The concept of a breakpoint is very simple since it only interrupts the execution of a program right before a specified instruction. The implementation can be in hardware or software but this will not be discussed here. Being simple doesn’t mean that it can’t be used in complex combinations that can solve a bug in an easy way. The fact is that software developers cannot live without breakpoints, but how to make the best use of them?
This text will try to give the best hints on how to debug your application faster and make use of each one of the available breakpoints.
In IAR Embedded Workbench, we have the possibility to use the following breakpoints:
This is the simplest use of a breakpoint. You only need to choose the C line or the ASM instruction in the disassembly windows and toggle the breakpoint. Once the breakpoint is hit, your application will stop. At this time, you can check the values of variables, flags and registers. In other words, you have full control.
The number of code breakpoints is limited to the number of hardware breakpoints but can be unlimited if you make use of software breakpoints or run the application in RAM. Even with a limited number, for example for Cortex-M where we have 6-8 breakpoints, you could save the location and disable and enable the breakpoint when needed. Just choose to show the View ->Breakpoints window and you will be able to set/clear the box, this means enabling or disabling the breakpoint.
In this case, you can have more than 6-8 breakpoints but not all active at the same time.
A conditional breakpoint is the combination of a code breakpoint with some flag or variable as a condition. Once a breakpoint is set, you can again use the View ->Breakpoints window to see all breakpoints, but also set extra parameters by right-clicking and select Edit option.
The syntax to be used is similar to the C syntax and you can use ==, >= and <=. For example, if we want our application to halt at the breakpoint when the counter is equal to 10 we use “counter==10”.
This is very useful when a breakpoint is needed inside an interrupt routine. Without a condition, it would be impossible to debug your application since it would halt all the time. Using a flag or variable as a condition makes things much easier. You can also go a bit further using the skip counter and a condition check like true or changed.
Data breakpoints are a bit different since they monitor the read and write access to a specific memory address, flag, variable or register. Using this breakpoint is very straightforward. Simply right-click the flag or variable and select the option Set data Breakpoint. By default, the read and write accesses will be monitored. If you want to add some extra setting you can do it through the View->Breakpoints window and Edit option. Aside from the accesses, it is possible to monitor if the data matches. This means that the write or read access would only trigger the halt if the data matches. Choosing the Edit button opens an extra window that makes it possible to select absolute addresses or even a source line. In case of a variable or flag it is recommended to use the auto size but if a bigger range needs to be monitored the manual size should be used with the desired size.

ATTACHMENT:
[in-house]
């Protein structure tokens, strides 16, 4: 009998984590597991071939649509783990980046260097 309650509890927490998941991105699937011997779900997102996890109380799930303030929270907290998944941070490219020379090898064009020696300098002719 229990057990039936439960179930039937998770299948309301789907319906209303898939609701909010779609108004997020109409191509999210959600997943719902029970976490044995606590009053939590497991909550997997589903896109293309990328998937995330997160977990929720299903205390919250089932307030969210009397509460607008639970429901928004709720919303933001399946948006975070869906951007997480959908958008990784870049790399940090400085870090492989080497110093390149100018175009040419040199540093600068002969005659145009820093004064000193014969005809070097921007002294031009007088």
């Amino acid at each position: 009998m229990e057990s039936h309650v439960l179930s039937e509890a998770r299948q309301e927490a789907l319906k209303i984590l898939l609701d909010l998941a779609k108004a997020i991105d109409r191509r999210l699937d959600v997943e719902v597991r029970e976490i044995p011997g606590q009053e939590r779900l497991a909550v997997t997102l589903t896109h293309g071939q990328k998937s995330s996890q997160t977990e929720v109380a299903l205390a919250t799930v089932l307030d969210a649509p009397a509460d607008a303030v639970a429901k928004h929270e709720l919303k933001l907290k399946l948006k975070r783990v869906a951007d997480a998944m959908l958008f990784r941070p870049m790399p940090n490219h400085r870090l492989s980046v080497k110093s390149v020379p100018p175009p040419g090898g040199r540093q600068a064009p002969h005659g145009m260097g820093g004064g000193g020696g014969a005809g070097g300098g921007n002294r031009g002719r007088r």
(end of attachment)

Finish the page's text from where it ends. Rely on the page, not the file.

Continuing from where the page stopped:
The data breakpoint is very useful to debug flags and variables that are being corrupted by the application. Once there is some access the application halts. Another approach is the stack overflow investigation. Just set a data breakpoint at 80-90% of the stack size and when the overflow is near, you can halt the application and go step by step to find the root of the problem.
Aside from the code and data breakpoints we also have the log breakpoints. This is a special breakpoint since it will only temporarily halt the application to print a message. It will only show the selected message once the breakpoint is hit.
Every time that the breakpoint is hit, a message will be displayed in the debug log window. An added counter makes it is possible to know how many times the application passed that part of the source code.
IAR Systems has introduced the concept of Power Debugging that lets you monitor the energy consumption and correlate it with the source code. This makes it possible to know the energy consumption of the entire application. This concept also makes it possible to add power breakpoints. It is possible to set a threshold, like 215mA, and the debugger will halt once the energy is above this value.
Setting the threshold is very simple. You only need to open the I-JET/JTAGJet->PowerLog window in order to set the value and desired option like above or below the value (this is also available for J-Link).
The feature is useful to guarantee that you will not have peaks of power consumption or higher values then specified and the battery will last longer with this kind of analysis. You can just leave your application running for a long period of time. The timeline is not necessary but it gives you the complete information about the energy that is being used.
This article is written by Rafael Taubinger, Field Applications Engineer, IAR Systems Brazil.